David Rifkind
Illustration: Lauren Nassef | Art Direction: Jelena Schulz

David Rifkind is an associate professor of architecture at Florida International University (FIU) in Miami and the interim chair of FIU’s Department of Landscape Architecture + Environmental and Urban Design. He’s on the front lines of the fight against sea level rise, but he also recognizes that this opportunity to transform our cities needs to account for more than just rising waters and the resulting financial impacts. When it comes to designing for a rising sea, he recognizes that sea level rise can pose a real challenge for architects but that they inevitably must be the leaders.

Very often, I’ll look students straight in the face and tell them, “You’re going to outlive the city you grew up in.” As an architectural historian, I am not given to hyperbolic statements, but it’s hard to imagine a future where that is not true. It’s also very hard to imagine a past where any generation of humans has ever known that they would outlive their city.

Miami, remember, has a good deal of experience with displaced people. We’ve been the shore that received large numbers of refugees from many places. Cuba is the most notable, but the list also includes Haiti and Venezuela. When nearby countries go through political or economic upheavals, we have accepted their people. A lot of locals have the personal or family memory of that kind of disruption, and there now looms another major disruption in their future.

One of the big problems we may face in Florida is an economic catastrophe that precedes any major ecological catastrophe or “submerged city” situation. Before we have water in the streets permanently, we could see a huge panic where the value of real estate evaporates overnight. The nightmare scenario is that insurers stop writing new policies, which means mortgage institutions won’t write any new mortgages, which means fewer buyers and no long-term prognosis for selling real estate, which means the value of real estate drops to zero. That kind of economic shock would cripple the region and the state. As the third-largest state in the country, it would be a national disaster.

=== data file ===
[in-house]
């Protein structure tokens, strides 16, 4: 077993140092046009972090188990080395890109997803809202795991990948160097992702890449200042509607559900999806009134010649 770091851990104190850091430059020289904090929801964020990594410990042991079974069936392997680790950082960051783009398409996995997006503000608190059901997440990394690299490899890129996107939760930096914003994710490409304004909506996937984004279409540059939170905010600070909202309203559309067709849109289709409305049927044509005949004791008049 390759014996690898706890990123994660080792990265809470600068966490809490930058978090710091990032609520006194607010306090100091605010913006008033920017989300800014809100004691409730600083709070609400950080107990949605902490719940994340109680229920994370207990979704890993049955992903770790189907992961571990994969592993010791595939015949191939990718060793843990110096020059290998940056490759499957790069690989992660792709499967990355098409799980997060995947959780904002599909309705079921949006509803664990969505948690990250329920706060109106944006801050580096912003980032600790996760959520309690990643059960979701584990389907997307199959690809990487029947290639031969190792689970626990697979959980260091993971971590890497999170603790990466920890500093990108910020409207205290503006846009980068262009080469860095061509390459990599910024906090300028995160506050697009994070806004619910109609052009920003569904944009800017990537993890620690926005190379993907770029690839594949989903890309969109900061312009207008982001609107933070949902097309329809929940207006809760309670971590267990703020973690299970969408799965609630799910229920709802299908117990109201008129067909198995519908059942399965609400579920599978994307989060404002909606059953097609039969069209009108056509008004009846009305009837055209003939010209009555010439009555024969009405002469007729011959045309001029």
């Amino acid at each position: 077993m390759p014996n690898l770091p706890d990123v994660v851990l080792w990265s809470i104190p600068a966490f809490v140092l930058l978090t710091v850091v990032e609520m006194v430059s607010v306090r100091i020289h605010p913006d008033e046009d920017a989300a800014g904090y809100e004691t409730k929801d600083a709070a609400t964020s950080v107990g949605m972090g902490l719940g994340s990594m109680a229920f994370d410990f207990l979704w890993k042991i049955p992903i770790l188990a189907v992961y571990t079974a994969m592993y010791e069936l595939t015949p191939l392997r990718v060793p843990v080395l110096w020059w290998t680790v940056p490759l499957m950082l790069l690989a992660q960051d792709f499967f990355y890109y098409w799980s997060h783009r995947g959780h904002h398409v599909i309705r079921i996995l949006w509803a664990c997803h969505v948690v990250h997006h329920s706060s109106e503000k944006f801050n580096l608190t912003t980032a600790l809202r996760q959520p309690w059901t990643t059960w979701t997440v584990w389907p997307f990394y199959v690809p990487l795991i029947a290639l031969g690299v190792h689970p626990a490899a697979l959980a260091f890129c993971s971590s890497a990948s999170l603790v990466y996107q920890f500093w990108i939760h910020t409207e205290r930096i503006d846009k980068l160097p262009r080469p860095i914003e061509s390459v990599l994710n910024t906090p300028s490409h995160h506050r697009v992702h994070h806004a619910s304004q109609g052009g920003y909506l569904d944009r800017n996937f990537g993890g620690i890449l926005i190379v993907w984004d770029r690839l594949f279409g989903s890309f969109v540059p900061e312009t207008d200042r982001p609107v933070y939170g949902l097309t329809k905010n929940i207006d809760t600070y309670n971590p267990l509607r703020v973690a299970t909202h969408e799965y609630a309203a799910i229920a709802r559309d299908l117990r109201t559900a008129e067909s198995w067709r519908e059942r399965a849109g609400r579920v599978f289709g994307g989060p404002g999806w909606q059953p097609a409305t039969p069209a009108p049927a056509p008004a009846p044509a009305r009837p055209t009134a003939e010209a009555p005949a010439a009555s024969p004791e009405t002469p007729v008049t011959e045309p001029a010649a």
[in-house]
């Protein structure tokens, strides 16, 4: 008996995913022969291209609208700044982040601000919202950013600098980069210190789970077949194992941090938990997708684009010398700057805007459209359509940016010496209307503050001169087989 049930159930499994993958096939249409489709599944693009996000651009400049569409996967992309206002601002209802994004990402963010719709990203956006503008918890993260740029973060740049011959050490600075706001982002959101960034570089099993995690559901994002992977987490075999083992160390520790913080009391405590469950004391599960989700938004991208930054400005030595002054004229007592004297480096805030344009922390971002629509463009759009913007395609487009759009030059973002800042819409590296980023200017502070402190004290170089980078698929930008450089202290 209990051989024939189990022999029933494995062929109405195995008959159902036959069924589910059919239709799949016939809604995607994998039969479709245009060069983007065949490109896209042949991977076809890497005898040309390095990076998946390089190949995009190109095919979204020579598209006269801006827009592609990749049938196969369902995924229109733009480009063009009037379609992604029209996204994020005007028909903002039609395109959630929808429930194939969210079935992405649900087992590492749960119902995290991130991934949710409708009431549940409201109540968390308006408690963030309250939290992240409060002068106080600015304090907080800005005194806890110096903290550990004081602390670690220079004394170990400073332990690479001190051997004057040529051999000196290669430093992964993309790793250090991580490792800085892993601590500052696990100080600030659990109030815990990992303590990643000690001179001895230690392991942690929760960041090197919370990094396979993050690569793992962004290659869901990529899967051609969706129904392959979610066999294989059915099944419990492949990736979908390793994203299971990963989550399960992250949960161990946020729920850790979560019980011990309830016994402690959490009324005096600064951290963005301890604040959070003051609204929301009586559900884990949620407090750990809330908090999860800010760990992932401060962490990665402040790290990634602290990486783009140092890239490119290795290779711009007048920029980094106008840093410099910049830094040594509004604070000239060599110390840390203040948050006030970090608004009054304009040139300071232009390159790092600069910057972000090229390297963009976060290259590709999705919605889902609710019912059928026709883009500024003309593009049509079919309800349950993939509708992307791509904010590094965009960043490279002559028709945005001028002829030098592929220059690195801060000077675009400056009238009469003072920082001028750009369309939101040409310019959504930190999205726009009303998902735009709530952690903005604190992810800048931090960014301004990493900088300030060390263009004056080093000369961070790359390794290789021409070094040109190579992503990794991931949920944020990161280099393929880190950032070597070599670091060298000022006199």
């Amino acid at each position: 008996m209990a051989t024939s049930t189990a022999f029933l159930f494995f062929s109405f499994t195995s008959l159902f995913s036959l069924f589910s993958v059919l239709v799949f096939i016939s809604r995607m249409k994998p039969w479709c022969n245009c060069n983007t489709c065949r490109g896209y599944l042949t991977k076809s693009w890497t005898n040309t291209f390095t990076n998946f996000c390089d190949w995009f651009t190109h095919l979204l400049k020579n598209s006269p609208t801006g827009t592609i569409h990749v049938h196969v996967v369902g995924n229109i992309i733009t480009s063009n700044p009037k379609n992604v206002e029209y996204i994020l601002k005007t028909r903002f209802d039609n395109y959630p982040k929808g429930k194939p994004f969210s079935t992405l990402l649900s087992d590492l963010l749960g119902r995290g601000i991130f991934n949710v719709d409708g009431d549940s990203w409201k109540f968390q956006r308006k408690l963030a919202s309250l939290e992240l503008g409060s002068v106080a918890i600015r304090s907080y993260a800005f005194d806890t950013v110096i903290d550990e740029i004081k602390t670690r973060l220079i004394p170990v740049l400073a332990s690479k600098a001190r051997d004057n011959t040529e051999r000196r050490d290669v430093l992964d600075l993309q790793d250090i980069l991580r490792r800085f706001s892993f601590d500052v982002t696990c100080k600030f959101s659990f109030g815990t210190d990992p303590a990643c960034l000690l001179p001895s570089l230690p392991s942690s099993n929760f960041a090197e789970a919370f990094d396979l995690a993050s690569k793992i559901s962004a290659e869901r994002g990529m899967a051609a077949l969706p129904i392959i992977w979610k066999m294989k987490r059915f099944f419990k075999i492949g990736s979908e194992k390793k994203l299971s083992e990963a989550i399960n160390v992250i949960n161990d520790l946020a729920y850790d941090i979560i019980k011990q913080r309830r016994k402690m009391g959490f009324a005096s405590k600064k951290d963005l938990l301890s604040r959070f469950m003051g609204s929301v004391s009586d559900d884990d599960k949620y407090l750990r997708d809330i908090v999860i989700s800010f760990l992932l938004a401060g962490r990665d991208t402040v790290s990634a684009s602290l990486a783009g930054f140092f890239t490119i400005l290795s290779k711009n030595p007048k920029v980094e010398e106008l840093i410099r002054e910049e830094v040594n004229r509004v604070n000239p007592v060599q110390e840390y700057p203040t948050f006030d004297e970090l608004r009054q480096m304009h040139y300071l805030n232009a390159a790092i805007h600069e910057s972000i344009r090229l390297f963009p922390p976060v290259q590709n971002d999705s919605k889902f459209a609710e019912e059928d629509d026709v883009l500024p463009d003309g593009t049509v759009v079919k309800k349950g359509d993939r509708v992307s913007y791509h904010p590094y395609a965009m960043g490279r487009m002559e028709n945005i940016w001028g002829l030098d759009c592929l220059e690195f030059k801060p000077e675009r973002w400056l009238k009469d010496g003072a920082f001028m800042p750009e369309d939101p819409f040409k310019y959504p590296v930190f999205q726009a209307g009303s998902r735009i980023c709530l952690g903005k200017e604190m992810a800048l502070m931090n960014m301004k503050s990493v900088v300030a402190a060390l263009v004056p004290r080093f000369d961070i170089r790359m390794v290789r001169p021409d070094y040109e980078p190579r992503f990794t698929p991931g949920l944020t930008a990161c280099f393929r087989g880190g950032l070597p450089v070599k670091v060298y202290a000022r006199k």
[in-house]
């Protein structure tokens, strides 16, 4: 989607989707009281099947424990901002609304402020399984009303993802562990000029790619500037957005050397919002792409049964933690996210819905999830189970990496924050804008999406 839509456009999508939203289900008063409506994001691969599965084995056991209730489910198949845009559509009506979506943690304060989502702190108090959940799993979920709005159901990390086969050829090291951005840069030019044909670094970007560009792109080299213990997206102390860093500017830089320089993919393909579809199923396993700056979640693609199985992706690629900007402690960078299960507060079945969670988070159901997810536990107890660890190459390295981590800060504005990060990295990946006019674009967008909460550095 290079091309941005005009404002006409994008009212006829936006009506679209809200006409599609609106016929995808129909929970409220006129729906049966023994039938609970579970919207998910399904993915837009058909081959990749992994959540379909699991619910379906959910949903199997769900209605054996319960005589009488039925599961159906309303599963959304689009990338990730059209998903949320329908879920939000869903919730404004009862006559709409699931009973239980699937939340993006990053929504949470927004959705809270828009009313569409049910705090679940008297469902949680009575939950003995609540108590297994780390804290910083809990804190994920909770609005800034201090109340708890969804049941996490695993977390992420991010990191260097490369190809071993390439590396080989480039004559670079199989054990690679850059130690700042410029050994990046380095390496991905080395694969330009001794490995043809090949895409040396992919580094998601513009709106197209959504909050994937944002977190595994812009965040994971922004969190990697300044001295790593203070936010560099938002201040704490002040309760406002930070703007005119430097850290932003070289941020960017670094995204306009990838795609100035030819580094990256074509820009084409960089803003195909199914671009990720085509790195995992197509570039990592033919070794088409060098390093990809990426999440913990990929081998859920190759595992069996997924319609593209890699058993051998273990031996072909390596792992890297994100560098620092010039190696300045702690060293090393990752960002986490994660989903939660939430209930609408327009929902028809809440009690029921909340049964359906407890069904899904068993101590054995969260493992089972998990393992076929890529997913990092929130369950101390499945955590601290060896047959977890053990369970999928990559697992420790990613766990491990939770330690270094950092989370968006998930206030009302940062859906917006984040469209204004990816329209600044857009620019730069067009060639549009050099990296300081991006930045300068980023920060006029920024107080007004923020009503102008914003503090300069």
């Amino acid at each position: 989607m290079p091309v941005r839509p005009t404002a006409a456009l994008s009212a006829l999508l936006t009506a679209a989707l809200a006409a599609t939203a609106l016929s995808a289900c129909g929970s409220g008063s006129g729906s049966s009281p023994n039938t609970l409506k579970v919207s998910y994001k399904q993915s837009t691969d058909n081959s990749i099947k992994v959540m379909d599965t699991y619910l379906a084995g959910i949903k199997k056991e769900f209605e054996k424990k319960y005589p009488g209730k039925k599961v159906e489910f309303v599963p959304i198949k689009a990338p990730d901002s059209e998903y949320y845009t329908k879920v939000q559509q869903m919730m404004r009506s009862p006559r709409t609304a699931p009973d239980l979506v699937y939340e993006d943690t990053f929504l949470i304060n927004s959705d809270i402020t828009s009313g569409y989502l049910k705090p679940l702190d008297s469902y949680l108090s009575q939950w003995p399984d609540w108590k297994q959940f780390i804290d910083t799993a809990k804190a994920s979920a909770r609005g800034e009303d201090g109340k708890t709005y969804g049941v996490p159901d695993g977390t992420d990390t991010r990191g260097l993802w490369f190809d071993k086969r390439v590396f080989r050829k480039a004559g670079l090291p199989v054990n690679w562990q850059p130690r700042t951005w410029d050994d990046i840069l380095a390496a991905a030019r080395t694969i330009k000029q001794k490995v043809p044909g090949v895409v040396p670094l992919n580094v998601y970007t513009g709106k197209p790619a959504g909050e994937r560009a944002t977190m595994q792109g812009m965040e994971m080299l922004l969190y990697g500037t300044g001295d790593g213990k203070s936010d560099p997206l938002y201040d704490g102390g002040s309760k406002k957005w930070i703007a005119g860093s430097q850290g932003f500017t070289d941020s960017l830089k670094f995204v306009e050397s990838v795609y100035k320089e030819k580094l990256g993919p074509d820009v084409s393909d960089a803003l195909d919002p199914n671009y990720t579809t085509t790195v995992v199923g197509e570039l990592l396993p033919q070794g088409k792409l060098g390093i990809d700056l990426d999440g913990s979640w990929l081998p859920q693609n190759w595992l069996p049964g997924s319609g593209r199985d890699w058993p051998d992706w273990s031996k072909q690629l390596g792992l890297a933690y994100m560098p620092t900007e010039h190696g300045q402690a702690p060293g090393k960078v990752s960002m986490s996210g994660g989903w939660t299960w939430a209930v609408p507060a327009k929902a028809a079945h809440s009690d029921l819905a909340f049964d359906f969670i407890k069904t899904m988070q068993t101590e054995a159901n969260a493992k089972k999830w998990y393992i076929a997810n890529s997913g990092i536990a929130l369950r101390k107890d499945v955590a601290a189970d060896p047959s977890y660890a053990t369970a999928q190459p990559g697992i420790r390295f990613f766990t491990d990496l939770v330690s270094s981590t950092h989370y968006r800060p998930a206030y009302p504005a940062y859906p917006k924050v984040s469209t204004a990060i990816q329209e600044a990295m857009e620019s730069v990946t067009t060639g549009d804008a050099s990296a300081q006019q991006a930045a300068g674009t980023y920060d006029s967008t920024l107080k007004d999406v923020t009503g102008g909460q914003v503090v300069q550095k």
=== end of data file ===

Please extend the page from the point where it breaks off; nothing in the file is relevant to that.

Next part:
The issues are both natural and manmade, and perhaps beyond any technological fix. But what my students do—because they are problem-solvers and critical thinkers—is they think, “Why not figure out a way to transform the metropolis that accounts for sea level rise beyond even what’s been predicted? And how do we plan overall for the next 100 years of Miami’s life?” What I love about FIU students is that because so many of them come from working-class backgrounds, they’re particularly concerned about issues of social equity in a way that many other schools are not. The other great dilemma facing Miami—beyond climate change—is income disparity. This is one of the cities where you see inequality in some of its most savage forms. You see a visual demonstration of the distance between the very wealthy and the very disadvantaged just by walking a few blocks in any direction.

How do we change that? How do you make an equitable, more democratic city? Because the city has to change in dramatic fashion, in response to sea level rise, this then becomes our opportunity to rethink social equity in the built environment.

We’re aware of the threat to us in Miami, but we also recognize the opportunity as the most visible example of sea level rise in the United States. We have a unique chance to transform the way Americans deal with climate issues, and to become a thought leader globally. Miami makes sea level rise real for Americans, and it changes the way we talk about climate change in the United States.—As told to Steve Cimino

Read more of our interviews with experts on water.